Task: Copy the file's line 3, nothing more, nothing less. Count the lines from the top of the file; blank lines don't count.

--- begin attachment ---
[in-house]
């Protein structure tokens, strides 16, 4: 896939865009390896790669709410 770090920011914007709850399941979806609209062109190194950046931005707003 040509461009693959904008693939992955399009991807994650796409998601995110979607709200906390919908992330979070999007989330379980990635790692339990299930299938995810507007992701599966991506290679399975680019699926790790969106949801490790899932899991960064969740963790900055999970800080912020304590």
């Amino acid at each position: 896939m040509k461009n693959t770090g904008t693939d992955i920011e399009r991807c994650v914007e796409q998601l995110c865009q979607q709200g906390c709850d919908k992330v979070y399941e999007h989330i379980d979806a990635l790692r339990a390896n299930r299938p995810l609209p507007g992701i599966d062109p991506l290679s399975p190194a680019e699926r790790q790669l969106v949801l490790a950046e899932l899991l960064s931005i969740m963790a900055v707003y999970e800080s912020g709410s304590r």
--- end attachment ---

């Amino acid at each position: 896939m040509k461009n693959t770090g904008t693939d992955i920011e399009r991807c994650v914007e796409q998601l995110c865009q979607q709200g906390c709850d919908k992330v979070y399941e999007h989330i379980d979806a990635l790692r339990a390896n299930r299938p995810l609209p507007g992701i599966d062109p991506l290679s399975p190194a680019e699926r790790q790669l969106v949801l490790a950046e899932l899991l960064s931005i969740m963790a900055v707003y999970e800080s912020g709410s304590r």